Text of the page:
verge (vʉrj)
the edge, brink, or margin (of something): also used figuratively the verge of the forest, on the verge of hysteria

to tend or incline (to or toward)
to be in the process of change or transition into something else; pass gradually (into) dawn verging into daylight

Sunday, October 18, 2009

Gentle Giant

This Gentle Giant is named Remy.  He's a puppy, not even 6 months old, but he's already the size of a Volvo.  He's playful but benevolent.  The other day I had the unexpected pleasure of an extra visit while his moms were away.  As soon as we were in the yard, he began to tango with me, and as most of the the dogs know, the best way to butter me up is to ask me to dance.  We whirled and twirled and boogied, and in my joy and excitement, I called him Guthrie. Gasp--what a slip!  Guthrie was his predecessor who died last year, rest his soul.  How I loved Guthrie!  But here I was, having fun with this very young and eager Newfie who deserves to claim his own identity and to be called by his rightful name.  I made my apologies and he graciously agreed to continue our dance without holding any grudge.  On the sidelines sat old man Buddy (see Fenway Faithful from 8/23), still trying to come to grips with Papelbon's last inning and when invited to join us, he worked up enough energy to break a little sweat and bury the curse.  The three of us had a lovely visit and enjoyed what may have been the last day of fall, given the amount of snow we are accumulating today.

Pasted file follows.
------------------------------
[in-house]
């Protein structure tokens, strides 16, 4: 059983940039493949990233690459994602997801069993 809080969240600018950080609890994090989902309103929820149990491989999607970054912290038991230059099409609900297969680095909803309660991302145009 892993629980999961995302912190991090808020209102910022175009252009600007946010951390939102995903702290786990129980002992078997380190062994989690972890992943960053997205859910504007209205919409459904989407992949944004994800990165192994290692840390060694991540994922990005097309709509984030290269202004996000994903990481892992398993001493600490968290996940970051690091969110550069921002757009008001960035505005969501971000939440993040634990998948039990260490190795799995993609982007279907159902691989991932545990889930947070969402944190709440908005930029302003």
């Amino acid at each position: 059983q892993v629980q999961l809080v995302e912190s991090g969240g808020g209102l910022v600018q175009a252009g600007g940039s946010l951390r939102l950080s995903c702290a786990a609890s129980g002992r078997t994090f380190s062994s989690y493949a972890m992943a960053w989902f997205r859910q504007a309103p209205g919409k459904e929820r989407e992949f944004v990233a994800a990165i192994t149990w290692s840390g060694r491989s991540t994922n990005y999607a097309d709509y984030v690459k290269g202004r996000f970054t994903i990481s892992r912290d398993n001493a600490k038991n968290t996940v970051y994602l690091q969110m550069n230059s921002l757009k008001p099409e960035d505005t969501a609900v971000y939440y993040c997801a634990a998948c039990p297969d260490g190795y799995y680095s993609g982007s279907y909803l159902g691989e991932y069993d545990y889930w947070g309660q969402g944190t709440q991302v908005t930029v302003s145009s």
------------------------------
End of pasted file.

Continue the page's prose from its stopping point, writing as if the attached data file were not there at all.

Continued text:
Remy never knew Guthrie but he certainly echos his traits.  It's incredible how both dogs could be so gigantic and at the same time take up so little space.  I always get a sense of their size by the way they guzzle water from their bowls.  Both manage to get water everywhere.  A bathtub isn't big enough.  And when walking in the back yard, watch your step!  That's huge, too.  Their collars can double as snow tires, and they don't chew wittle wittle treats, they chew logs.  And as massive as their size is their gentleness and loyalty.  They are meek.  Humble. They would never harm you, or call you by the wrong name.  They don't overwhelm others with incessant demands or yapping.  They assume a quiet place and act small, in spite of their mass.  I miss Guthrie, but I'm happy to have a chance to dance with Remy.

And why would a dog want to butter me up?  Why would any dog put his canine-hood on the line with a tango or cha-cha-cha?

Because he's also very smart.

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